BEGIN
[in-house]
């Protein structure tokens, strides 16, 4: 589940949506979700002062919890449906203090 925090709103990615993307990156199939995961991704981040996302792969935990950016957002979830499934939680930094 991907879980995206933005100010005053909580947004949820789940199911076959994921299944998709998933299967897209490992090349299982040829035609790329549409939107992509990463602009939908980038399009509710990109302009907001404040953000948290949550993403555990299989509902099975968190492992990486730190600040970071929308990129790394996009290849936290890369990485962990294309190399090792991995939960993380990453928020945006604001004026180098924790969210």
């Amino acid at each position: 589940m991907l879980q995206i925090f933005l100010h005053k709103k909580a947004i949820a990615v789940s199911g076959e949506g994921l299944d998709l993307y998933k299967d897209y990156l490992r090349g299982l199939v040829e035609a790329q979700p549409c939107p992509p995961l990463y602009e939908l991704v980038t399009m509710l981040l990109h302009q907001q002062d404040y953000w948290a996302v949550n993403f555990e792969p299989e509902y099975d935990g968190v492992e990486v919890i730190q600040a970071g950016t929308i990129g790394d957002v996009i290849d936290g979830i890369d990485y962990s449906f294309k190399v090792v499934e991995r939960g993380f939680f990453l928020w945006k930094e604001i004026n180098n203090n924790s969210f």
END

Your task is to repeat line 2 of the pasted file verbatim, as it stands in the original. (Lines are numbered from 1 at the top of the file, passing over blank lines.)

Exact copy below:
């Protein structure tokens, strides 16, 4: 589940949506979700002062919890449906203090 925090709103990615993307990156199939995961991704981040996302792969935990950016957002979830499934939680930094 991907879980995206933005100010005053909580947004949820789940199911076959994921299944998709998933299967897209490992090349299982040829035609790329549409939107992509990463602009939908980038399009509710990109302009907001404040953000948290949550993403555990299989509902099975968190492992990486730190600040970071929308990129790394996009290849936290890369990485962990294309190399090792991995939960993380990453928020945006604001004026180098924790969210």